Improve Your Gut Health And Feel Better
The digestive tract represents an interface or transition zone between the external environment and the body. It contains a very complex polymicrobial ecosystem that interacts with the external and internal environment and has an important influence on health and disease. The properties of isolated microorganisms cannot explain how the polymicrobial community functions. Knowledge about how microorganisms interact with each other, with their host, and with the intestinal contents is growing exponentially.
Watch To Learn How Gut Health Affects Your Overall Wellbeing
It is necessary to maintain good digestive health, so it is important to opt for different options that contribute to this. Eating less processed foods, improving our habits, exercising, eliminating the constant consumption of alcohol and tobacco or going to a psychologist to maintain a balance in our mental health, can influence to achieve this. You can also start eating foods high in fiber, replace sweets for fruits or vegetables and have supplements or products that support your digestive system.
That’s why this time we bring you the best advice designed to help you enjoy excellent digestive health and not disrupt your lifestyle. Remember that it is important to stay well both inside and out.
Primary diagnosis at office visits: 36.6 million (2010)
Primary diagnosis at emergency department visits: 7.9 million (2010)
Primary diagnosis at outpatient department visits: 3.8 million (2010)
Hospitalizations: 21.7 million (2010)
Mortality: 245,921 deaths (2009)
Diagnostic and therapeutic inpatient procedures: 5.4 million—12 percent of all inpatient procedures (2007)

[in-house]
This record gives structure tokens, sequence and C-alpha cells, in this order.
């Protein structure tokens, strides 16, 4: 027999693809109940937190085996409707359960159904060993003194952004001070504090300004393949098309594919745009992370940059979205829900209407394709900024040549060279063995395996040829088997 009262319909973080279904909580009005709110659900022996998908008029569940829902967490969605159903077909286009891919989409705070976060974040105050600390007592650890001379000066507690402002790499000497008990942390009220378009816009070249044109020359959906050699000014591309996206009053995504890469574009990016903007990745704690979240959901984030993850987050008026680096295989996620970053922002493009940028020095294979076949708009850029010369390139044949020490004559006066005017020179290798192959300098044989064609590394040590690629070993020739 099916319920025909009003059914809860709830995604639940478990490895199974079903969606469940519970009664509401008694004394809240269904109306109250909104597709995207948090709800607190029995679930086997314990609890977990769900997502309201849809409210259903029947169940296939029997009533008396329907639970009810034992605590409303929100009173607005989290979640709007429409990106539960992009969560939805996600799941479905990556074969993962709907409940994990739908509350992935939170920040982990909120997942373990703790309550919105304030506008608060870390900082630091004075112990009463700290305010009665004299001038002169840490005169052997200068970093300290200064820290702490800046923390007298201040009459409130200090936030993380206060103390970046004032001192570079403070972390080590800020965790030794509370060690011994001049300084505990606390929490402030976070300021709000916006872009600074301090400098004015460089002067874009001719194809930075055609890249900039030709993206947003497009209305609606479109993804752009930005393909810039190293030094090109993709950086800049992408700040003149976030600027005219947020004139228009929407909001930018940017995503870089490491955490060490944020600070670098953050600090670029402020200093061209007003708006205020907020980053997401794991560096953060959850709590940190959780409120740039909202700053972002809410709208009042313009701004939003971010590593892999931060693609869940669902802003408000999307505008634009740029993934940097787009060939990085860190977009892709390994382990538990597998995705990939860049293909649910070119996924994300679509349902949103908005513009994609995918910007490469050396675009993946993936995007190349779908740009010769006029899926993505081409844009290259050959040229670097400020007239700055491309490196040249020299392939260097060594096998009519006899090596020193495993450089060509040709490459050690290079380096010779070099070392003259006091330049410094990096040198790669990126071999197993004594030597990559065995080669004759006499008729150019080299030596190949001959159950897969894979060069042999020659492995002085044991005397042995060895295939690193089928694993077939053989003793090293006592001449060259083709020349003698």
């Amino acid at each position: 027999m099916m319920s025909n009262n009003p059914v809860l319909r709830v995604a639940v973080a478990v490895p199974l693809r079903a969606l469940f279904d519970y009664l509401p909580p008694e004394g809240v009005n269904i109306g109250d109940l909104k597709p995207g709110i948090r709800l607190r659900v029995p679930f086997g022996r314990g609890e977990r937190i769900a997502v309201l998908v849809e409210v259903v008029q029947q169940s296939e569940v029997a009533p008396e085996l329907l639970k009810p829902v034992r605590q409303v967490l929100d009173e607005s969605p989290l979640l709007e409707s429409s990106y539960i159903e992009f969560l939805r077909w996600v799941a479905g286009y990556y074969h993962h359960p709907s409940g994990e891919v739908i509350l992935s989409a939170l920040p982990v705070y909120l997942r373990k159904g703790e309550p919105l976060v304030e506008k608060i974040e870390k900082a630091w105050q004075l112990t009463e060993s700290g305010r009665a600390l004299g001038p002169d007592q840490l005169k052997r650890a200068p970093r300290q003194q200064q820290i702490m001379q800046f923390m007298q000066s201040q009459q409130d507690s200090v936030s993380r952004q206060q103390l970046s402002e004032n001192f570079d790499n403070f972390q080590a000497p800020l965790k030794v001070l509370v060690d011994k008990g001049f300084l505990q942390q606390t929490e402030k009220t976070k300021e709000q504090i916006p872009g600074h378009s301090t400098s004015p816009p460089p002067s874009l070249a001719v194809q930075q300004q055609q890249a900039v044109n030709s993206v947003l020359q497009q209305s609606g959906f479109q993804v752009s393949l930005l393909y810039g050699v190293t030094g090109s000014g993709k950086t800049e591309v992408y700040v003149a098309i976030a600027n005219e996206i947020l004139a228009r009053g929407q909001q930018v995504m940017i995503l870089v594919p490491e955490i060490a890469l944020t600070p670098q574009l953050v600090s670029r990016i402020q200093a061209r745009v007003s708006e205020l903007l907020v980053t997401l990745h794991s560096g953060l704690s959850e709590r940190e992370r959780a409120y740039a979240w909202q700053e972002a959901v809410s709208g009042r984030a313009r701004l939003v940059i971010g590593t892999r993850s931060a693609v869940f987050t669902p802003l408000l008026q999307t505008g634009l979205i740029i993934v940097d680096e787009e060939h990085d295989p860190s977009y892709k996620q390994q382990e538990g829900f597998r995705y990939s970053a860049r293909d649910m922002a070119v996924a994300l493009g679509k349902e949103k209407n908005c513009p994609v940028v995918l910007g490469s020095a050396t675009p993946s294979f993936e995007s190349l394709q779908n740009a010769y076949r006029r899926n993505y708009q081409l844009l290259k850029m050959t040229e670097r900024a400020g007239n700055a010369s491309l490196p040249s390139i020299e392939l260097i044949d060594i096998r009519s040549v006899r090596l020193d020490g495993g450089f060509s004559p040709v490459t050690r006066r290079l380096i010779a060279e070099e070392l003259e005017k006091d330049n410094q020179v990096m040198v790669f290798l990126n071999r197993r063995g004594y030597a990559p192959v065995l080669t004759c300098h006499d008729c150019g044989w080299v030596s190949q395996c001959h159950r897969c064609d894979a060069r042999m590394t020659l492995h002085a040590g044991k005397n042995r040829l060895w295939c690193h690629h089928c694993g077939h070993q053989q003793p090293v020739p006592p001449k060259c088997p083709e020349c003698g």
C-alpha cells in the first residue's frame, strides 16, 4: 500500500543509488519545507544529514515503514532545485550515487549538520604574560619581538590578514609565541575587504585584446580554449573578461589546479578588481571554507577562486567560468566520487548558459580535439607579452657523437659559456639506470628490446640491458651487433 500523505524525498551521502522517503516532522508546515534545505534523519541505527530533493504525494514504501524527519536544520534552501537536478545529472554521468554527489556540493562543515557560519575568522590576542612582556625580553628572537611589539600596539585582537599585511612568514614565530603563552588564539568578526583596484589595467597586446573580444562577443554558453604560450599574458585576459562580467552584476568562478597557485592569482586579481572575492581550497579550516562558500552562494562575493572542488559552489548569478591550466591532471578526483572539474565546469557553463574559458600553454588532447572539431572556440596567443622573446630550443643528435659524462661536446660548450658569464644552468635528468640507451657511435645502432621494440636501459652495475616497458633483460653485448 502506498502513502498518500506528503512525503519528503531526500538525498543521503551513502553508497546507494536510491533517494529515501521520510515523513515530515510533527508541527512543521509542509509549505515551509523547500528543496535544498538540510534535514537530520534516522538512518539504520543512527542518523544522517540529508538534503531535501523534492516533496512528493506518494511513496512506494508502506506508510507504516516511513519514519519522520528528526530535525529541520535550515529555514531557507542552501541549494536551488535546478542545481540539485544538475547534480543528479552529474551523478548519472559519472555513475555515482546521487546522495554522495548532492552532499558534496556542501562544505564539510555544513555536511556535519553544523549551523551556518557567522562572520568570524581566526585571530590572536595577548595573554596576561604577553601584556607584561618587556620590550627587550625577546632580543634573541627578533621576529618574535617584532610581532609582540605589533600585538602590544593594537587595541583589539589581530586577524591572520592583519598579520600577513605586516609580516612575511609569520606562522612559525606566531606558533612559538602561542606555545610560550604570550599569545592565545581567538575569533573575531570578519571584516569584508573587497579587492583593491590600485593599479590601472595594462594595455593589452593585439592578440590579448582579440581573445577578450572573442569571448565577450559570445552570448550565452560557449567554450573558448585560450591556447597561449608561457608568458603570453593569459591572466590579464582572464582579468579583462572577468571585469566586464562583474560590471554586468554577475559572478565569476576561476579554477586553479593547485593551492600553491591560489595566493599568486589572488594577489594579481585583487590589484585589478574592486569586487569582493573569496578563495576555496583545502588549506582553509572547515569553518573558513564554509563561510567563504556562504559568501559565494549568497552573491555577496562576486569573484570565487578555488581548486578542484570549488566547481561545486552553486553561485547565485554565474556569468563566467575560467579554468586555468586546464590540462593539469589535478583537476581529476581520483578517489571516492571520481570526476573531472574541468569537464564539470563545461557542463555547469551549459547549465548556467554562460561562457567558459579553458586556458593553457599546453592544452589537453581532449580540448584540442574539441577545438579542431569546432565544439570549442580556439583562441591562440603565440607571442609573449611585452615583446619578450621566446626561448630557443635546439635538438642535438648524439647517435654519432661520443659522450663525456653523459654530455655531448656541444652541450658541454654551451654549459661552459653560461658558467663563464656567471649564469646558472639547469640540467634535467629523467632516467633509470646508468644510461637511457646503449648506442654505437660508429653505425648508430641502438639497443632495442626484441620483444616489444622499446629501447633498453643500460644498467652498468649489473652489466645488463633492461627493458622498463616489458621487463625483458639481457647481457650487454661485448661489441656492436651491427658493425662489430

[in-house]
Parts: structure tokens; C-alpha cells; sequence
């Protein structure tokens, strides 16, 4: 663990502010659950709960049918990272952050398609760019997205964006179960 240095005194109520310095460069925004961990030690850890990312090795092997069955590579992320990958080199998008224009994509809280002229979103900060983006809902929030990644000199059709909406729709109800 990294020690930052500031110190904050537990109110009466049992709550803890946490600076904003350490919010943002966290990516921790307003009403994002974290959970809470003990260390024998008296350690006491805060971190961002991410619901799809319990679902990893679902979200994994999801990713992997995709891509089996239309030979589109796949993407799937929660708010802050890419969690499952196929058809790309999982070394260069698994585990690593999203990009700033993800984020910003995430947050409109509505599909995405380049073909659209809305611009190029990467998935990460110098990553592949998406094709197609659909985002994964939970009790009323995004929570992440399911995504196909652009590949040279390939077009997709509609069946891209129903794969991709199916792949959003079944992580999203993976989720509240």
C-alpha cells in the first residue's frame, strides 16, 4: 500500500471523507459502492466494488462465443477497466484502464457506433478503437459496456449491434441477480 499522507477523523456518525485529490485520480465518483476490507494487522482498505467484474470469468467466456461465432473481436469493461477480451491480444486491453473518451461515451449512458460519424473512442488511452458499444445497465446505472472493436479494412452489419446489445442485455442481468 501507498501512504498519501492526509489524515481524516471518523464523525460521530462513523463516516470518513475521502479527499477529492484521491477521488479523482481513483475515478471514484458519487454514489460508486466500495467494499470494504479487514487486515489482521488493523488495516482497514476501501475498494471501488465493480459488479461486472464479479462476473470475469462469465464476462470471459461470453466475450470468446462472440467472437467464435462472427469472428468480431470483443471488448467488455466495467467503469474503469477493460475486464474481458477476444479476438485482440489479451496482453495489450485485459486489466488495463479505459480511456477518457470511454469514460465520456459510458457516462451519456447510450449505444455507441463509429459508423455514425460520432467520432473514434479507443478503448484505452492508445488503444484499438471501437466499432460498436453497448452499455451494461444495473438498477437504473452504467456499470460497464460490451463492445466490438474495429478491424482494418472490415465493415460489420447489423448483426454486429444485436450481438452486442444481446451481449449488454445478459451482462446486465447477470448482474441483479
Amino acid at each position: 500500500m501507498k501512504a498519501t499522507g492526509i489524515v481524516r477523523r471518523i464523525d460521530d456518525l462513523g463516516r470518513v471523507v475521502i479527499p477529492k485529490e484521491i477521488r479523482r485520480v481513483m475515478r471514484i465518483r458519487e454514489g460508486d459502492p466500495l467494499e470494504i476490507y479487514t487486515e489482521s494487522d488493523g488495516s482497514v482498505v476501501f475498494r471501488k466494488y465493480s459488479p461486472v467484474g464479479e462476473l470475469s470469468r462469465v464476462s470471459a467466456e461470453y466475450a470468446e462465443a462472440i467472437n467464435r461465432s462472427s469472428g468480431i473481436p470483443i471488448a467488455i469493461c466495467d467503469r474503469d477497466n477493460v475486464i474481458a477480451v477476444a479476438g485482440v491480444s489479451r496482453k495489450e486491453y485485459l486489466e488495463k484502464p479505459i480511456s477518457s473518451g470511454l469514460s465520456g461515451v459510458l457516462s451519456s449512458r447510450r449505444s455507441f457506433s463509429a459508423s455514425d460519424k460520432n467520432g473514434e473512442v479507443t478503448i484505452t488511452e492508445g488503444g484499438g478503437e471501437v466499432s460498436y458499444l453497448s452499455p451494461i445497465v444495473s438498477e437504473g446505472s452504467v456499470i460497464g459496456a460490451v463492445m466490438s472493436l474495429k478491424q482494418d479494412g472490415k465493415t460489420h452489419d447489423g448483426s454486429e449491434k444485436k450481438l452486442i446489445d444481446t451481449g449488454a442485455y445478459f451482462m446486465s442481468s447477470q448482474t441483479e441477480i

Ambulatory surgical procedures: 20.4 million—20 percent of all “write-in” surgical procedures (2010)
$141.8 billion (2004)
$97.8 billion, direct medical costs (2004)
$44 billion, indirect costs—for example, disability and mortality (2004)
Statistics courtesy of the NIH
What is Gut Health
The gastronomic preferences of the bacteria in the gut (these one hundred trillion bacteria that populate the human intestine, weighing just over two kilos) have captivated the interest of scientists, and in recent years the number of publications on the subject has multiplied.
The food we feed this bacterial community directly affects our health. Saturated fats, for example, favor the increase of microbial populations (firmicutes) associated with obesity. In contrast, foods rich in insoluble fiber (such as vegetables, whole-grain bread and seeds) facilitate the growth of beneficial bacteria (bacteroidetes) that reduce overweight, according to research published in Gut and Liver.
And it is not only the silhouette that is influenced by these inhabitants of our guts. Type 2 diabetes, inflammatory bowel diseases and some cancers and immune disorders are also closely linked to the microbiota. Lately there has been increasing evidence of its relationship with eczema and atopic dermatitis, according to the medical portal Intramed. It has even been linked to longevity.
Another very relevant factor is the gut-brain connection. These microorganisms modulate the levels of serotonin, a neurotransmitter related to moods. This is why the microbiota is referred to as the second brain. All this accumulation of information leads nutritionists all around the world to affirm that “the intestinal flora is one more component to be taken into account in the treatment of diseases.
Can we modify it? It is possible that it can be modulated through food, and that it contributes to treatments, but the most important thing is to have the ability to create a favorable environment that promotes the colonization of a healthy microbiota.